“I remember going into the kitchen on the Christmas Eve after John died,” Decker said. “Mom was standing at the sink alone, crying.”

A lot has changed since 1966, and Decker now speaks freely of her brother, his death, the family’s loss and the importance of making others understand that soldiers such as John had faces, families and real lives.

They once were children. They had dreams. Their families never stop missing them.

“When I think of the parents and spouses and family of the people serving in Afghanistan now, I’m heartsick,” she said. “These soldiers are real people who have brothers and sisters and parents and spouses and kids.”

And that is why Decker spent time this summer putting together a collection of pictures of John, his last letter to his parents and the one from his commanding officer. She put them in an envelope addressed to the Vietnam Veterans Memorial in Washington D.C.

The contents are intended for the Education Center at The Wall, which is to be built on the National Mall as a companion to The Vietnam Memorial Wall.

“The Wall is a place where people have been leaving things, leaving remembrances,” said Lee Allen, communications director for the Vietnam Veterans Memorial Fund, VVMF. “There have been about 300,000 items left there in 30 years, ranging from a custom motorcycle … to photographs, wedding bands and Purple Hearts.

“Every single night, a park ranger picks up the remembrances from the wall and adds them to the collection.”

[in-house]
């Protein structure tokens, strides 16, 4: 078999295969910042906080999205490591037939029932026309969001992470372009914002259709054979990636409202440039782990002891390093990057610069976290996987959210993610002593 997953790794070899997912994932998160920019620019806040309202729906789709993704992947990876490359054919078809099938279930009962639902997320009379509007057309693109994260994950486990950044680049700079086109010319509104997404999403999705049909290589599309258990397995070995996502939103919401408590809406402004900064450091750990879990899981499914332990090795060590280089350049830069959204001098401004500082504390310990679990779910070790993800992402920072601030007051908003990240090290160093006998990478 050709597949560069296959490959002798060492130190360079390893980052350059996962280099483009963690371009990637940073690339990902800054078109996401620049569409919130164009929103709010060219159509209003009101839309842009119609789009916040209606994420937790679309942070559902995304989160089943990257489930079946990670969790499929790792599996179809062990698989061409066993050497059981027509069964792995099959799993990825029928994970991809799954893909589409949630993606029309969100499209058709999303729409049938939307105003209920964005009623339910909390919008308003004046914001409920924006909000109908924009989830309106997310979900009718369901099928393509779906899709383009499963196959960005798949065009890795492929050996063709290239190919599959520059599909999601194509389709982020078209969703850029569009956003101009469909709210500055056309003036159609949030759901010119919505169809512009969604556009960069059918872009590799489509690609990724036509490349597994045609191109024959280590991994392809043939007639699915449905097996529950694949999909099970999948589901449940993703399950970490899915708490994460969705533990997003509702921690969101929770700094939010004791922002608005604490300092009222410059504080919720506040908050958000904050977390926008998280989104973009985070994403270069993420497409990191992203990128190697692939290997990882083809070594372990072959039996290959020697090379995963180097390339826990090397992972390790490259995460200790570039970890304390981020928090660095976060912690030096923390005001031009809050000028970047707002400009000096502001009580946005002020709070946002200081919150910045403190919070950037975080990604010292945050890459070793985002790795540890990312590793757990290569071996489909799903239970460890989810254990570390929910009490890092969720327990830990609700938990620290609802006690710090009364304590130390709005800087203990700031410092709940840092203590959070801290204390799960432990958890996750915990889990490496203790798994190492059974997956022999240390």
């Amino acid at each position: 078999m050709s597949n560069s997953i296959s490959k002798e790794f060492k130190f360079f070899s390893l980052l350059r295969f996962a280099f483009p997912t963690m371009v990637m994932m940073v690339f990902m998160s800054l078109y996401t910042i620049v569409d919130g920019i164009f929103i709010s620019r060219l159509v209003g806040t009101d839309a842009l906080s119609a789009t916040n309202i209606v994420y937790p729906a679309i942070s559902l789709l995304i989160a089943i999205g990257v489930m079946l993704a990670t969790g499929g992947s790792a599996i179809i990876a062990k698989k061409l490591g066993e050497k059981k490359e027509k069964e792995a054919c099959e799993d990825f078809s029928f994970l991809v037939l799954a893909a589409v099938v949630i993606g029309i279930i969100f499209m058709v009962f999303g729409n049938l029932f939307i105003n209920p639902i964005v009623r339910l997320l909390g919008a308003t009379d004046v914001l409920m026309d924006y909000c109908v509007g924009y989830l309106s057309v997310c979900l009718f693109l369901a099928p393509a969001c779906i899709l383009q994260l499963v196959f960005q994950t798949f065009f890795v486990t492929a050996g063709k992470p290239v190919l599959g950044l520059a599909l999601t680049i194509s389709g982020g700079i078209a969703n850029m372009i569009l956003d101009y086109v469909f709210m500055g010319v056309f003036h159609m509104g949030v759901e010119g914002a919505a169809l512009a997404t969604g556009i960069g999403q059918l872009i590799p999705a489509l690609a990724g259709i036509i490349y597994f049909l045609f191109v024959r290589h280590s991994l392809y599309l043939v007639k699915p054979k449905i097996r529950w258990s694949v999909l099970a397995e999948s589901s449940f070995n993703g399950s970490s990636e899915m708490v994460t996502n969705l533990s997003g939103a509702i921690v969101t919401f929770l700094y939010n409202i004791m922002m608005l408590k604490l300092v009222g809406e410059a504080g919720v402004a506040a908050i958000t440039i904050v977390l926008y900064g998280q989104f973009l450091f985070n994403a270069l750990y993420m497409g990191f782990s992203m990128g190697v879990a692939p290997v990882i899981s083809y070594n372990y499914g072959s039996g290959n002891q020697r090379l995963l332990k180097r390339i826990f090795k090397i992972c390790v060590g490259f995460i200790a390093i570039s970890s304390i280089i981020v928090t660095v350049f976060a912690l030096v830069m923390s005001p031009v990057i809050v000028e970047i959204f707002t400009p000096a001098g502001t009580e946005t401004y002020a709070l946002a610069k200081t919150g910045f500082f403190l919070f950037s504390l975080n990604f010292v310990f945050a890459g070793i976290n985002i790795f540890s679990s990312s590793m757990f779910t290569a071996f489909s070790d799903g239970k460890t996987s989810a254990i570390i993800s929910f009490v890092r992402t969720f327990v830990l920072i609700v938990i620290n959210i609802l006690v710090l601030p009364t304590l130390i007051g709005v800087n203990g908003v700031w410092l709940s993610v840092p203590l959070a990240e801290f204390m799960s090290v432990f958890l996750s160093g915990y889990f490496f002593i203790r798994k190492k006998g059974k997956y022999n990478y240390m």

Those thousands of items will be part of a rotating display at the Education Center, which is getting a ceremonial groundbreaking later this month. At the end of the Education Center tour, visitors will encounter a “gigantic video wall,” which will have pictures and stories of every soldier who was born on that particular day, Allen said.

Of the 58,282 soldiers whose names appear on The Wall, including John Christiansen’s, the VVMF so far has collected photos and stories for almost 30,000.

“Right now, there is no memorial for those (who died) in Iraq and Afghanistan,” Allen said. “We’re going to stand in the gap. The Vietnam Veterans are opening their arms to these heroes, and they will be included on their birthdays.”

It is Decker’s hope the thousands of people who are expected to make the new Education Center part of their National Mall pilgrimage one day will lay eyes upon the would-be doctor from Durant.

“People need to know the men and women who served their country or are serving their country now were once little kids,” she said. “They were darling little kids, and they were loved so.

“My brother honestly had a little black book of girls’ names. He would have had three or four kids, because he loved kids.

“He was real. He had a brother and four sisters and parents who loved and adored him. See? He was real. He’s not just a name on a wall. The last letter he wrote to his parents arrived in Durant four days after his death.

“Can you imagine that?”